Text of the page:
Chiarelli weighs in on young players

WILMINGTON, Mass. -- Bruins general manager Peter Chiarelli spoke with the media following the final scrimmage on the final day of the team’s Development Camp at Ristuccia Arena and offered a few observations on the players obtained in last month’s draft.

On top draft choice and highly touted defenseman Dougie Hamilton: “Obviously Dougie Hamilton is a tremendous, tremendously skilled player. He has to get stronger, but you can see, as each day went on, his skill came out and his confidence came out.”

On second-round Russian import Alexander Khokhlachev: “Again, very skilled. He arrived in not the greatest shape but I know he’s going to take care of that as the year progresses, as the summer progresses.”

On third-rounder Anthony Camara: “I think a couple of these guys’ eyes were opened at the speed and strength, but he’s a robust player.”

On fourth-rounder and Jacksonville, Fla., product Brian Ferlin: “I thought Ferlin was good; good stick, protects the puck, you put him on that line, that line was good with [Justin] Florek, [Ryan] Spooner and Ferlin.”

On fifth-rounder and Milton Academy defenseman Rob O’Gara: “I think he’s going to be a good player, provided he gets some strength and gets his feet under him. He’s got a good head, good stick, good sense.”

On sixth-round goaltender and Norwegian youngster Lars Volden: “Big kid. Again, I don’t know much about him so I can’t really comment about him. Those young guys, I thought, acquitted themselves well.”

Chiarelli noted a significant jump in progress from Jared Knight as well as the forward line of Florek, Spooner and Ferlin, while also commenting on the depth of quality defensemen this year.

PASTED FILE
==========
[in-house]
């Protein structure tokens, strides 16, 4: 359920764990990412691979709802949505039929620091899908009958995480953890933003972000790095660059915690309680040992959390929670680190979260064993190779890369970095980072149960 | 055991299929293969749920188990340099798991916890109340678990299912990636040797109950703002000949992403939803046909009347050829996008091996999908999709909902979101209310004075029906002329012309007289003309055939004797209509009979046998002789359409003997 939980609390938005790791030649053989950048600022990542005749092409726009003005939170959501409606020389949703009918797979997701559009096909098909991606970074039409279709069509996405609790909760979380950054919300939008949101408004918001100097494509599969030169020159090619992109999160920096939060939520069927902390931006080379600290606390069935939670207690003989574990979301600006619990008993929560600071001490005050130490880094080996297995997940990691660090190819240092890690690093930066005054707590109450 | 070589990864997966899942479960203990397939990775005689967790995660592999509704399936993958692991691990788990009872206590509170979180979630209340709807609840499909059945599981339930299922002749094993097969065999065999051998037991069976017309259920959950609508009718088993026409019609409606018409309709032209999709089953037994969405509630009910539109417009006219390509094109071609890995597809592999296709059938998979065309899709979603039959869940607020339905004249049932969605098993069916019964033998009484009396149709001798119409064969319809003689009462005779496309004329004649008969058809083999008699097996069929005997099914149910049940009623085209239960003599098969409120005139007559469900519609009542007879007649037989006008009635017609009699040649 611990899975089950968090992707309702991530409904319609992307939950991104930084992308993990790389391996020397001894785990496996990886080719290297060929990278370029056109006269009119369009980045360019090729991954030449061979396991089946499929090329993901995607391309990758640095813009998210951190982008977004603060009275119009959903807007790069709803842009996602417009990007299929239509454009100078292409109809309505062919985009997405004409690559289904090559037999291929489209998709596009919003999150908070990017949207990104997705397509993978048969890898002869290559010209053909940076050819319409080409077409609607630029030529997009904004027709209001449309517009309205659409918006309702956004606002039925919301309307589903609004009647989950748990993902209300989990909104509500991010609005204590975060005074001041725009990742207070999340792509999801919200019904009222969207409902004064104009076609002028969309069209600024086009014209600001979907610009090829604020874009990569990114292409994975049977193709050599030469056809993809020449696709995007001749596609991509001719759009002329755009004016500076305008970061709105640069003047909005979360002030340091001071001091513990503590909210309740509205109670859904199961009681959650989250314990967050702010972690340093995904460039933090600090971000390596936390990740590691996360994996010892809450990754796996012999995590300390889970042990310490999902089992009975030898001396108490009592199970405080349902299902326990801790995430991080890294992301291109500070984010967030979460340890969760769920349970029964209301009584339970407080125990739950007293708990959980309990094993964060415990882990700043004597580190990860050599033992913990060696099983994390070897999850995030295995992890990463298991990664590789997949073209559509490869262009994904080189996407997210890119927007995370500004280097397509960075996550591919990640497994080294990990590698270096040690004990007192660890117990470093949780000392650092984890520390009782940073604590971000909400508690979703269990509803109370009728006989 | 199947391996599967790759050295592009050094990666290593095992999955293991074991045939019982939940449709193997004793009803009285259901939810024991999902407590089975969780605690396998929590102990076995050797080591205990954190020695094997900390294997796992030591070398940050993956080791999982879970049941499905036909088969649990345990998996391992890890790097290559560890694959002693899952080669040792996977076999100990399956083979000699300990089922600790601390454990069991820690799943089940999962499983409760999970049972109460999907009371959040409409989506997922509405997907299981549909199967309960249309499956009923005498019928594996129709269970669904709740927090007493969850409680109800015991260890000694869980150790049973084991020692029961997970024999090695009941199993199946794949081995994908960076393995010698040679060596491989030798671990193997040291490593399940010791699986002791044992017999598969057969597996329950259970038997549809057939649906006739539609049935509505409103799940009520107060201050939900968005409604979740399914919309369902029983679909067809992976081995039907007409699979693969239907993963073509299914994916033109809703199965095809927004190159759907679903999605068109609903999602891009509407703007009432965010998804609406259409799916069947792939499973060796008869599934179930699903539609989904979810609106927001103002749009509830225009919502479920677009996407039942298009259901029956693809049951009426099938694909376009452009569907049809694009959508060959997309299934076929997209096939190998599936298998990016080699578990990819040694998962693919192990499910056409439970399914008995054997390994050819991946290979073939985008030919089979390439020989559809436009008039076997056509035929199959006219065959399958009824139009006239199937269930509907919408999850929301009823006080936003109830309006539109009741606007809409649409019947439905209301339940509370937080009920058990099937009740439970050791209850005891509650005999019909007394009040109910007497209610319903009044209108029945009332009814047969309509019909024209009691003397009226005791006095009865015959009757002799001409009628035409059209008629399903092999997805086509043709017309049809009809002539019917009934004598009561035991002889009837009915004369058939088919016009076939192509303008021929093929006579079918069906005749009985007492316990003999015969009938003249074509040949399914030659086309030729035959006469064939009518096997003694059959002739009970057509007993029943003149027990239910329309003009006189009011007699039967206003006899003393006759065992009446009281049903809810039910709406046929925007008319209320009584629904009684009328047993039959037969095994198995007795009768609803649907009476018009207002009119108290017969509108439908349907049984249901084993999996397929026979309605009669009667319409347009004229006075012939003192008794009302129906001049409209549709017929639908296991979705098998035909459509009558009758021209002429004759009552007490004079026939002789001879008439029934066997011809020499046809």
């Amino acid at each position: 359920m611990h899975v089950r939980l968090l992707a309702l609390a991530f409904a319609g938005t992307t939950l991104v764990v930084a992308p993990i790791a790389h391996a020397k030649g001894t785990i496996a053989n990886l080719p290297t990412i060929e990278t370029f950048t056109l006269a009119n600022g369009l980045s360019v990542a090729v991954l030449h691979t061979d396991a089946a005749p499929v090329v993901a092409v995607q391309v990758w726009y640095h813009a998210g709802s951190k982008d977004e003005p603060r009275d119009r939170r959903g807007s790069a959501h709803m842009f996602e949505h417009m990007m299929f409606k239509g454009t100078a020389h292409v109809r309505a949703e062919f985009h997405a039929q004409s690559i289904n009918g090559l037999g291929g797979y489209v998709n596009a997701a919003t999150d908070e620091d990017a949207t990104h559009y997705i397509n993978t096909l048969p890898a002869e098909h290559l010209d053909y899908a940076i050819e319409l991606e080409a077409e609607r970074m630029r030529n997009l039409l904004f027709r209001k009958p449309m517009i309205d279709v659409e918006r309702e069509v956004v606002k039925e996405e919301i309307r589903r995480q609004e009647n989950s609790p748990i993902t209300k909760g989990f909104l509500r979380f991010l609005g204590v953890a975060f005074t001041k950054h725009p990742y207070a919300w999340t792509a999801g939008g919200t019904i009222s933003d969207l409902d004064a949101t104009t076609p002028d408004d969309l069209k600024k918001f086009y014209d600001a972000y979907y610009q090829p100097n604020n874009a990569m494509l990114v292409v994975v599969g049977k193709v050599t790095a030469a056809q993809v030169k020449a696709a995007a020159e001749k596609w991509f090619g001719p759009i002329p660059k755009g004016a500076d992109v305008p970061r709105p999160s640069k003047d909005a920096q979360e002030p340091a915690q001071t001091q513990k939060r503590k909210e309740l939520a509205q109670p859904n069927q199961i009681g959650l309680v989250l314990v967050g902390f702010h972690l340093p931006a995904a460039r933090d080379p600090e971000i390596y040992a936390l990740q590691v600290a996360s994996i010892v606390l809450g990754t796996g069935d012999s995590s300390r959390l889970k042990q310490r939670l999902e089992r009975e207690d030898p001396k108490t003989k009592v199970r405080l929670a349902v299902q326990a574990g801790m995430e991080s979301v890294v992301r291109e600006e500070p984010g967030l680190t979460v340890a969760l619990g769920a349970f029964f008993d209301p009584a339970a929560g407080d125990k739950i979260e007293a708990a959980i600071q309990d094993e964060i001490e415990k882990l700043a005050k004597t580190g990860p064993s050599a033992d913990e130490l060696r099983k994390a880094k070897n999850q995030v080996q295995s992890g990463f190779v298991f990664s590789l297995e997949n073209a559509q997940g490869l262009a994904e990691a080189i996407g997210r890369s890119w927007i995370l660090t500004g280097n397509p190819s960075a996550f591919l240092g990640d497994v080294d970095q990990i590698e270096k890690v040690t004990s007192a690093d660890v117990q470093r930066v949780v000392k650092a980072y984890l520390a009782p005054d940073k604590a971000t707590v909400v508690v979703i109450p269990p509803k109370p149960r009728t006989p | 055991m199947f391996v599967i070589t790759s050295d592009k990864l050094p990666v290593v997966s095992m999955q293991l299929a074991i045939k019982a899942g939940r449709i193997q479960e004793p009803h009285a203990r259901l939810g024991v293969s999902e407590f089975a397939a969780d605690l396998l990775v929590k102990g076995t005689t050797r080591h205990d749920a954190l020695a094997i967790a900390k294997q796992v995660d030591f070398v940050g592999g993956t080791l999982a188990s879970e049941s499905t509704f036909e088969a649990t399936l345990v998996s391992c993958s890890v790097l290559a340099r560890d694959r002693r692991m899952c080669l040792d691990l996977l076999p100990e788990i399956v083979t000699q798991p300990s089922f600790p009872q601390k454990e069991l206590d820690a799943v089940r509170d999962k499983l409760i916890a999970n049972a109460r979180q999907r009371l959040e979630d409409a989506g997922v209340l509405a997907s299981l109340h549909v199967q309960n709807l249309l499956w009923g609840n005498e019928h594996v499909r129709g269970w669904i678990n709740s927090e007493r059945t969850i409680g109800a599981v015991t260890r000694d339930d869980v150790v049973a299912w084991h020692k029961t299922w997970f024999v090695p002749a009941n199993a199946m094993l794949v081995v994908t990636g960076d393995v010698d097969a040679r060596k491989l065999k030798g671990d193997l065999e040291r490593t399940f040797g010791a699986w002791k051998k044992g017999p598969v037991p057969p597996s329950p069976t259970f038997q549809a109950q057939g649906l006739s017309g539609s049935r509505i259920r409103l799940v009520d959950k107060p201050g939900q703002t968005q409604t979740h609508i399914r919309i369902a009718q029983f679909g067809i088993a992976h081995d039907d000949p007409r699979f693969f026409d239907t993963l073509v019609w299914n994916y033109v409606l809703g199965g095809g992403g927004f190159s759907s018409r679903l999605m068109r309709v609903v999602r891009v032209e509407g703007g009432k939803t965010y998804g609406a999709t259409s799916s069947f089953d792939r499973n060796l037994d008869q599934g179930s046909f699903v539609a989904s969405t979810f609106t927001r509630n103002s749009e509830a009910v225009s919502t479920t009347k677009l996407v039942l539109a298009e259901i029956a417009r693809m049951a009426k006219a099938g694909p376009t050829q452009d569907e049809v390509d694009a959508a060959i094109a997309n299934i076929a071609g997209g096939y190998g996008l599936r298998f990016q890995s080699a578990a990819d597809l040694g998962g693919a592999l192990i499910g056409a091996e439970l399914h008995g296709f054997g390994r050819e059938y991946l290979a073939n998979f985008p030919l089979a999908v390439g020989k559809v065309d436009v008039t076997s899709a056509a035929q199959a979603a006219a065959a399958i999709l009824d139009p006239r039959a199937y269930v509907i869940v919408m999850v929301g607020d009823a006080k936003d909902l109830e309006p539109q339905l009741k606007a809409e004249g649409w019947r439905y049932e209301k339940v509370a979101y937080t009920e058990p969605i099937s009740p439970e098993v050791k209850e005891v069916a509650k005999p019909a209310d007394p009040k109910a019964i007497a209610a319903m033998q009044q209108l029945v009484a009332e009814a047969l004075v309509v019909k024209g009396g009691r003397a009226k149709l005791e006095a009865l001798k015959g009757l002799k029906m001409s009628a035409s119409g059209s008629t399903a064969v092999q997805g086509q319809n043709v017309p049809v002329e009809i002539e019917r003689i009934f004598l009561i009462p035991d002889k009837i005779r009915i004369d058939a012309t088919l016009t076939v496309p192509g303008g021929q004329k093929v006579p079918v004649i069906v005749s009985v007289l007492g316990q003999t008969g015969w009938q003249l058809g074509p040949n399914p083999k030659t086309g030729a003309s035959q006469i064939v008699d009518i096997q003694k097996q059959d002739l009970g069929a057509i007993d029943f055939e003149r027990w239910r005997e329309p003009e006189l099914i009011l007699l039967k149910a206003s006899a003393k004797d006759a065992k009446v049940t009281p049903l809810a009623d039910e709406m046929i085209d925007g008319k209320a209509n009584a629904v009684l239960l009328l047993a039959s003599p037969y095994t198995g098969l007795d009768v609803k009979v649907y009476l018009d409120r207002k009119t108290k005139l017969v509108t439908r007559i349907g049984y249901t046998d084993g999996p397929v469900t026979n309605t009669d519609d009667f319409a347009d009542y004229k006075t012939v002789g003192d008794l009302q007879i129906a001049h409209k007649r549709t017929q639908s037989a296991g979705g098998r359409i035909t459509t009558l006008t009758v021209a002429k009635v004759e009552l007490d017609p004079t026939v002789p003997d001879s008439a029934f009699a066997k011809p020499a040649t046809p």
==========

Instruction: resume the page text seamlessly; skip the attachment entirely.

If this week's camp is a snapshot of things to come, the Bruins’ farm system looks replenished at the blue line going forward, after some lean years. Tommy Cross has taken charge, while skating noticeably crisper now that he’s healthy. The undersized but sturdy David Warsofsky put in a solid showing this week, not overcompensating and staying the course. Chiarelli called the Marshfield native “an incredible stretch passer.”

Meanwhile, Marc Cantin showed some life toward the end.

“Cantin I thought played well,” Chiarelli said. “And he’s one of those guys that’s maybe a little bit older than the rest of the crew, but as the days progressed, I thought he was strong out there today. I’m probably missing a couple here but we’ve got quite a few, and [Matt] Bartkowski and [Steven] Kampfer weren’t even here, of course. So we’re happy with the defensive depth right now.”

Chiarelli said that new power skating coach Besa Tsintsadze -- a former figure skating champion who has previously worked out with stars like Sidney Crosby and Evgeni Malkin, and at times was the attraction here with his world-class ability -- will work mostly with the Providence club this year, but will be called upon in Boston as well.

“He’s going to spend time with [the NHL club], whether it’s one-on-one or one with a small group,” Chiarelli said. “He’ll spend some time with our big club. He’s good, very good; you saw, he’s dynamic. It’s all about edges with him and that’s important. I talked to a few of the guys after the first session and their groins and their rears and their lower back were all really, really sore. And to me, that’s good, when those things are pushed.”

Asked if he’s had any more contact with restricted free agent Brad Marchand or his agent, Chiarelli said flatly, “We continue to talk and we’ve had some discussion and I’ll leave it at that.”